Today’s guest picture comes from my sister Mary. She spotted a fox in her small London garden.
We had another grey and chilly day here, not quite so cold but a lot greyer after a little overnight rain. In need of some excitement, I got Mrs Tootlepedal to cut my hair in the morning and after that I felt quite light headed all day.
Mrs Tootlepedal also felt the need for some excitement, so she walked up to the stables and came home with a bucket of manure for the new bed next to the relaid slabs in the drive.
I had a look at the birds at lunch time and found the feeder quite busy…
…though there was a moment when the avian world stood still to admire the cool of a chaffinch showing a stylish one handed grip.
After lunch, Mrs Tootlepedal spotted goings on in the blackbird community, where not just one…
…but two male blackbirds…
…were puffing themselves up and pestering a reluctant female.
She was up for a fight though and chased them both off in no uncertain manner.
Mrs Tootlepedal had spotted that blackbirds have made a nest in the clematis at the backdoor and I don’t know of this fracas was part of that affair or another set of birds altogether.
I looked round the garden and noted that the rain had got the hellebores to lift up their heads…
…and I had a look at the well concealed nest, while a starling tried to impress a pigeon with its flying skills.
After some debate with myself about a route (it was very windy again and rain threatened), I went for a walk. I didn’t have a firm route planned and thought that I would see how wind and weather went.
I visited the Kilngreen and saw an oystercatcher well tucked up against the breeze keeping its head and one leg warm…
…while a female mallard seemed less bothered by the conditions.
For the first part of my walk, I went up the High Mill Brig, strolled round the field and headed back towards town along the Baggra, giving myself the opportunity to end my walk early if it started to rain.
In fact, it stayed fine and there was even a moment when it looked at though it was going to turn out nice…
…but it was only a moment.
I took consolation in a show of primroses and some rather bedraggled marsh marigolds on one side of the track..
…and a fine display of cladonia lichen on the wall on the other side.
It is still very dry and there was only a trickle of water running off the field and into a drain. You might think that it was so cold that it was frozen…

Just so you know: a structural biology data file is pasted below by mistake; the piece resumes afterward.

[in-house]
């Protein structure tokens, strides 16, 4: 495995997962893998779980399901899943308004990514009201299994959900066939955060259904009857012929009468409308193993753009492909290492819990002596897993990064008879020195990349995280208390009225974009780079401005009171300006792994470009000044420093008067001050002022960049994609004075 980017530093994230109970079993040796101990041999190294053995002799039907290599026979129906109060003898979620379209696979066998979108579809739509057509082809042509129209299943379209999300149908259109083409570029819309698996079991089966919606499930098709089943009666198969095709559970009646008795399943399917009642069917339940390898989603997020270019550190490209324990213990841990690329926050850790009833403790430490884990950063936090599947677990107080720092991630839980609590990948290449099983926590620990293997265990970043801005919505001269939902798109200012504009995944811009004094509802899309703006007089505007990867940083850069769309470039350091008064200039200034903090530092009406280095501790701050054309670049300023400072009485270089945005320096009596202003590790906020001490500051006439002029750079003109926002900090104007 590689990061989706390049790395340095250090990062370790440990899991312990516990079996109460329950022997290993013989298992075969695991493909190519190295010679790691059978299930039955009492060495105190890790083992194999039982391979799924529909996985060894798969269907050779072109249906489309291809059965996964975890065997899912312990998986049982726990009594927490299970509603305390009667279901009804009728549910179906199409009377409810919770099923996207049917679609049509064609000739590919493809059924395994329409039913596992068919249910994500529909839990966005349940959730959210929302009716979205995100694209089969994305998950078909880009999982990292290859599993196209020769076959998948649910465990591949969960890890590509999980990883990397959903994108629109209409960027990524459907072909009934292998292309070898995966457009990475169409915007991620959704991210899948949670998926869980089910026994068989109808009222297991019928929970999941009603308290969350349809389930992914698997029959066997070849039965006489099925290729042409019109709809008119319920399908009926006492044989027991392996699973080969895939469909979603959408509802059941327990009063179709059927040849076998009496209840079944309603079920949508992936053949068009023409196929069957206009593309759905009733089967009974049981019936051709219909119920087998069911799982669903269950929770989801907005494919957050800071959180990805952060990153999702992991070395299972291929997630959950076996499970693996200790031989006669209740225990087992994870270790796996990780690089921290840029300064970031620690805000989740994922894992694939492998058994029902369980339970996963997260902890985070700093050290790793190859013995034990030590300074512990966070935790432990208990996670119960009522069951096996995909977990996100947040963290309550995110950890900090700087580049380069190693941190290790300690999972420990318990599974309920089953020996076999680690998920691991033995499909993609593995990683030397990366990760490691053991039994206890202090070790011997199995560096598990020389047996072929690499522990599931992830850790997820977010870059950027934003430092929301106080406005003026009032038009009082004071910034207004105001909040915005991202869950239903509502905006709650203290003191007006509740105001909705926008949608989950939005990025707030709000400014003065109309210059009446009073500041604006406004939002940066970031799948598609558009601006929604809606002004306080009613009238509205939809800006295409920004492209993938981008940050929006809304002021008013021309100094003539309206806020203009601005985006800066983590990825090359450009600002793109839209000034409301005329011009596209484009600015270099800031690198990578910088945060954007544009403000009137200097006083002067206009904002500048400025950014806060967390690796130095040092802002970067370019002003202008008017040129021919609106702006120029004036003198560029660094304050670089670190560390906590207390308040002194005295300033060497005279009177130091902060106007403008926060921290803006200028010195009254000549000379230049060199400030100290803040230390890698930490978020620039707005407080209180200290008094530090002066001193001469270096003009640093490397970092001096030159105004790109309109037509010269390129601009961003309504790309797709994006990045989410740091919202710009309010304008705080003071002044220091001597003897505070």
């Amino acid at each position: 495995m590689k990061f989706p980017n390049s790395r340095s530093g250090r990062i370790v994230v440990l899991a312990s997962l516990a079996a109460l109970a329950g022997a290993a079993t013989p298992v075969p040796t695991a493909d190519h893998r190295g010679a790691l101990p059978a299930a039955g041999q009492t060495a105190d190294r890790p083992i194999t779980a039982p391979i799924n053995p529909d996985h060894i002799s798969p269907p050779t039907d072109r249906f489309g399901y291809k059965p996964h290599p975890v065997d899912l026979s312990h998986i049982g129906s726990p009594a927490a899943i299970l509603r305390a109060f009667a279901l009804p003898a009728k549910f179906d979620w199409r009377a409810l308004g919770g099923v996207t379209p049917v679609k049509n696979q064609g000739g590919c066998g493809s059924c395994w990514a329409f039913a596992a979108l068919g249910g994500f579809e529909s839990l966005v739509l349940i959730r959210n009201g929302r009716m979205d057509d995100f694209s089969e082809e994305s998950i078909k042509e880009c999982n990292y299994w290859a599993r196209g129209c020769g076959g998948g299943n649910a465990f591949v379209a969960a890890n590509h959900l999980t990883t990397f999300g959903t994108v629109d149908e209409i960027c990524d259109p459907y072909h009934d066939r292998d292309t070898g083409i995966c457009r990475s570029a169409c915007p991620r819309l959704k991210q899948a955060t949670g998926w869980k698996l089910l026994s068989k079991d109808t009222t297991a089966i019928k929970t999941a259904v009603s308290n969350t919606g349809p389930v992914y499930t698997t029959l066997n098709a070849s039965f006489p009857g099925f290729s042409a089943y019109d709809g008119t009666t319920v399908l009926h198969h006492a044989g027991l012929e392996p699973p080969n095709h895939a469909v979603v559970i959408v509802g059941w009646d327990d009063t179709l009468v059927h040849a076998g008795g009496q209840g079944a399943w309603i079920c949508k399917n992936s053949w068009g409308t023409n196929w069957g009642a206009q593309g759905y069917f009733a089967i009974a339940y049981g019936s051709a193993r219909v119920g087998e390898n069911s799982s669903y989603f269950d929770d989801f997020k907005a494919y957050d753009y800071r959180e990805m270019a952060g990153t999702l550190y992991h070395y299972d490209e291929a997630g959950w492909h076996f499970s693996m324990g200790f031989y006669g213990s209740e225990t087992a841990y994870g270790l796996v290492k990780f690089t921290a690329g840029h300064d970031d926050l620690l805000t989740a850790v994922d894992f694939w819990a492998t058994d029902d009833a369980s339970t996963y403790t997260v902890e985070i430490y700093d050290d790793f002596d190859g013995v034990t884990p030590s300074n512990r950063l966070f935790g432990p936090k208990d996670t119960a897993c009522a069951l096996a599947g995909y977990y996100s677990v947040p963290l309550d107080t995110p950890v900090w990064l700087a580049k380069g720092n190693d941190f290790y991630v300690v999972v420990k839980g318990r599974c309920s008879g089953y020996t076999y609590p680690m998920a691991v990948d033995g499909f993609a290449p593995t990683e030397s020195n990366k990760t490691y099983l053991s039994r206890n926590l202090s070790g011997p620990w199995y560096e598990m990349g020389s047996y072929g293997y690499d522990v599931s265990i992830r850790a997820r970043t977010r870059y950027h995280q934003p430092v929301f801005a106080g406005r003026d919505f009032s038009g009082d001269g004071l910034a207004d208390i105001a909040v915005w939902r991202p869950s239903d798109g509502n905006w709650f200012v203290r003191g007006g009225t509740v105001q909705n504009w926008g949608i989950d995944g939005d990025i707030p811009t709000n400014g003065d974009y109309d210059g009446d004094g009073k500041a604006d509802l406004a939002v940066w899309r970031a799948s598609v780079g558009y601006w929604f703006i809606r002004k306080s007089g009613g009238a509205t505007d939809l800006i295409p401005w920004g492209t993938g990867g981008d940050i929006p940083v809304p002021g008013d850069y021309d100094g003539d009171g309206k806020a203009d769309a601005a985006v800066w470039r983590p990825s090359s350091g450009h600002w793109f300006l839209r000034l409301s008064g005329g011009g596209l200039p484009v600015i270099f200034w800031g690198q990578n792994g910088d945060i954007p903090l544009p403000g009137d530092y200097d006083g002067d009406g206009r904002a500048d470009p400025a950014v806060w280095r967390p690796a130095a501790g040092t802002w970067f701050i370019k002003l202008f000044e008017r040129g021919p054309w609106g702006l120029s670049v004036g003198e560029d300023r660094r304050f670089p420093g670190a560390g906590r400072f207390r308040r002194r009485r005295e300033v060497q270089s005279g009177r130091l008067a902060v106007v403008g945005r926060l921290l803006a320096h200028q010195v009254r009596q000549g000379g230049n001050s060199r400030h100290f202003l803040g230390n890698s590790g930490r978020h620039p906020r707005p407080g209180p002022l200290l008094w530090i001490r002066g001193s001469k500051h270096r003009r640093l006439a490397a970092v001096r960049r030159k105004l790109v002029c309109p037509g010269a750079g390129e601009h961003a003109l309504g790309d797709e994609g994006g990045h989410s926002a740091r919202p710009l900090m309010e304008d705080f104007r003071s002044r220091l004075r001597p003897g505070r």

…but that is a trick of the camera and when I upped the shutter speed, it revealed the individual drops in action.
It was like one of those bead curtains that you see in the seedier sort of night spots.
When I got to the moment to decide whether to go home or go on, the weather was pleasant enough to persuade me to put my gloves in my pocket and to go up on to Castle Hill…
…though I went through a handy gate rather than use the rather sporting stile.
Half way up the hill, I took the track that circles round the side of the hill…
…and then the track that goes through the woods above the Longfauld…
..before dropping down through a clearing and taking the forestry track back down towards the North Lodge.
I walked round the pheasant hatchery and was impressed by some spring leaf work…
…and a really big bud.
The rain was still holding off and I was well sheltered from the wind, so I continued down the side of the river as far as the Jubilee Bridge, crossed it when I came to it, and then walked round the Scholars’ Field path where I found flowers growing out of the wall.
As it was still dry, instead of going home at this point, I walked up the steps to Holmwood and took the track to the Becks Burn. I had rung up Sandy to see if he was available to join me for this section of the outing but as I had received no reply, I passed his house and kept going.
This might have been the proverbial step too far. A light drizzle started and I found myself heading straight into a rising and boisterous wind, but having started, I kept going, crossed the Becks Burn and came home by the road. From a photographic point of view, this section of the walk was a write off, as the drizzle and wind made me keep my head down, and the light was awful anyway.
From the point of view of an energetic walk though, it was a success, and I was thoroughly tired but entirely satisfied when I got home after an unexpected seven mile trip in the course of which I had followed all the three rivers which meet in Langholm.
I had just enough strength left to down a cup of tea and eat three ginger biscuits.
We are promised four more days of freezing nights and chilly days but as the wind is due to drop, I may be able to mix walking and cycling which will please my knees.
The flying bird is a goldfinch, not a great picture but at least it is not another chaffinch.